Step 4.

RESOURCES AND REFERENCES: There are a lot of different things you can add to your mecha to spice-up it's design, like nuts, bolts, grates, exhaust pipes, etc. Let's take a look at how to draw a few of these! Take these objects for instance, how would we go about creating them with simple shapes and lines. Alright, so you have a good idea now of how to go about creating parts for your mecha! These are just examples of how to approach the design process. It's always best to use resources and references to help you when you're designing parts for your mecha.

Step 5.

Think about what you have already at your disposal. Those old toy building blocks collecting dust in your closet make great reference material for your designs, or old toy cars, trucks and planes! Get creative, use every day items around the house in their basic forms to build onto your design. You'd be surprised at just how well stereo, or computer speakers look added to the right parts of a design. GO ONLINE, the internet has a wealth of information to draw inspiration from to help you, just type in keywords revolving around the type of parts that you want to draw for your mecha. If you can't think of any words, try these to help you find what your looking for. (Nuts and bolts, Machines, machine parts, guns, weapons, gears, engines, steam engines, high technology, planes, tanks, cars, boats.) I bet'cha never dreamed it could be THIS easy, huh! ON TO THE NEXT LESSON!

Step 6.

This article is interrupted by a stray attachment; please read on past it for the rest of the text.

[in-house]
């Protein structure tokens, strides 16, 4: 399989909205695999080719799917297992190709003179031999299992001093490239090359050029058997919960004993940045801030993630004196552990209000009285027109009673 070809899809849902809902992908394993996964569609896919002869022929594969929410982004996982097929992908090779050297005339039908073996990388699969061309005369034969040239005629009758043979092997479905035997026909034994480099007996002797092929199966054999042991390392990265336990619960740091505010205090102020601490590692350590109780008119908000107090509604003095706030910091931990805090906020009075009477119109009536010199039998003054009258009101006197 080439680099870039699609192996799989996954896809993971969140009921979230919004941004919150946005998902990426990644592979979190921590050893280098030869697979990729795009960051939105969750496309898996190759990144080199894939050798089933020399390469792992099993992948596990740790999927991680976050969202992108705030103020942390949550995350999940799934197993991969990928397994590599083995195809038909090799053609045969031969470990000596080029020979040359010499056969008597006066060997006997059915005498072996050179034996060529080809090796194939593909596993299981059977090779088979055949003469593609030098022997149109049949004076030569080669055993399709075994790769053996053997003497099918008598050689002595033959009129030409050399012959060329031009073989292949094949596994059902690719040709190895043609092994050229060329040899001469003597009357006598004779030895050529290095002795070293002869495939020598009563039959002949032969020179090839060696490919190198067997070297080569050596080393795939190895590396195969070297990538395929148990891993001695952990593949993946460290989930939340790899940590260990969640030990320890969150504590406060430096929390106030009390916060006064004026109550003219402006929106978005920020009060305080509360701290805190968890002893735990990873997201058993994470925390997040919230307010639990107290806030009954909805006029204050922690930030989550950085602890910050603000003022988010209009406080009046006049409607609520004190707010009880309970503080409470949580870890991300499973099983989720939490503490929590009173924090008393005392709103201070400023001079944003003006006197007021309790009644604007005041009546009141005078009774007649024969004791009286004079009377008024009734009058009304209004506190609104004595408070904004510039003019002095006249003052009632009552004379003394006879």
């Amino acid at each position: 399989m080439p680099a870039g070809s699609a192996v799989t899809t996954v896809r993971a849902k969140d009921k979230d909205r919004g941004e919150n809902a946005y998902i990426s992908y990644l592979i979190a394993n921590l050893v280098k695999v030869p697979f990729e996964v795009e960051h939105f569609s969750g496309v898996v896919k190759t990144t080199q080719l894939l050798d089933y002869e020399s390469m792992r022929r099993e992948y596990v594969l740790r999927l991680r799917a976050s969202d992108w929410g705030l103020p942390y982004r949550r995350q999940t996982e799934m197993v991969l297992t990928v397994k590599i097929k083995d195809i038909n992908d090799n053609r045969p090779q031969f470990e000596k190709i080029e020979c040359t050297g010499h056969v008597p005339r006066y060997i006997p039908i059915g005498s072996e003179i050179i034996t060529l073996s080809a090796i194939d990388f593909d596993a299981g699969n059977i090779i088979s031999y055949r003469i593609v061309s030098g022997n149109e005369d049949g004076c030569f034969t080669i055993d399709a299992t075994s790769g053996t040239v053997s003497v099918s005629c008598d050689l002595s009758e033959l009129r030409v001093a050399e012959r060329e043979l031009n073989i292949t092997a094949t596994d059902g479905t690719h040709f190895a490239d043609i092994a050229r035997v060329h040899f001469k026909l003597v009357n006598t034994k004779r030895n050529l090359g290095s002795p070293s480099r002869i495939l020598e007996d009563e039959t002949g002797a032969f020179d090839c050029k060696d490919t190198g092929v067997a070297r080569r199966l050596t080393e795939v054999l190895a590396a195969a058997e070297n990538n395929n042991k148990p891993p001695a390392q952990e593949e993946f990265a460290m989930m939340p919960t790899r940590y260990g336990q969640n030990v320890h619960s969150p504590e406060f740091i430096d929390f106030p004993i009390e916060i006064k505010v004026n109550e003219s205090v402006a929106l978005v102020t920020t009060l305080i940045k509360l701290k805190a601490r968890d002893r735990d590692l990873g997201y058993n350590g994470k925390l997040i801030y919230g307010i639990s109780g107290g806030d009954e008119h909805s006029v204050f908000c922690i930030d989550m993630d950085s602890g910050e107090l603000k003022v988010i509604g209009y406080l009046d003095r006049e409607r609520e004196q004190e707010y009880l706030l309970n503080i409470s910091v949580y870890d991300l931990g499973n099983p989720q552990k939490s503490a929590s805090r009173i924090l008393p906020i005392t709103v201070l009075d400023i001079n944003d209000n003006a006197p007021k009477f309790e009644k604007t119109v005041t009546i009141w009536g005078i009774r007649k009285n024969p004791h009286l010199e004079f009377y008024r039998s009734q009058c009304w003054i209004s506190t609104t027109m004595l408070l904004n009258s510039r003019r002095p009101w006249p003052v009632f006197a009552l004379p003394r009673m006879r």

THE BIG D'OH! THE WOES OF DESIGNING BODY PARTS for your Mecha! (@0@): HEAD: They say two heads are better than one! I say the more the merrier! With that in mind, I'll get you better acquainted with the first of many headaches! Mecha come in a wide variety of shapes and sizes depending on the function, so your head designs need to reflect the mecha's Look and Purpose. Is it a war-machine? If so, then maybe you don't need a humanoid-like face on it, or even a face at all! Let's say you do though, just for the heck of it! Well then it would be better to have it look a bit menacing in the face. A Construction/Labor-type wouldn't necessarily need a face either, because it would most-likely be working away from large groups of people. A Servant-type on the other hand, usually WOULD have a face with certain human-like features on it, to make the humans it interacts with more comfortable talking to it. There'd be nothing more creepier than conversing with something without a face! So keep those points in mind when creating heads for your mecha! EYES: How can something seemingly so simple give people such headaches! Not knowing what type of eyes should go on your mecha can be a pain sometimes, but it can go over a little smoother if you follow these guidelines! 1. Public Service, or Human-type should have human shaped, or visually friendly looking eye shapes! 2. War/Battle-types can have a number of eye shapes depending on the face of the mecha. When drawning eyes, I like to give them a nice slant to give the impression that my mecha are looking for a fight! Eye shields are some of my favorite types too, because they tend to give my battle-type mechas a more cold-calculating personality than if I were to give them simple shaped eyes, but it's up to you which you choose here! 3. For Construction/Labor-type mechas I find it better to give them between 0-1 eye, it makes them look less people friendly and more labor-minded... If that makes sense! Again, since they're work-horses for the places they reside in, they most likely won't come in contact with too many people, so they're better off with as expressionless a face as possible! Unless your character calls for it!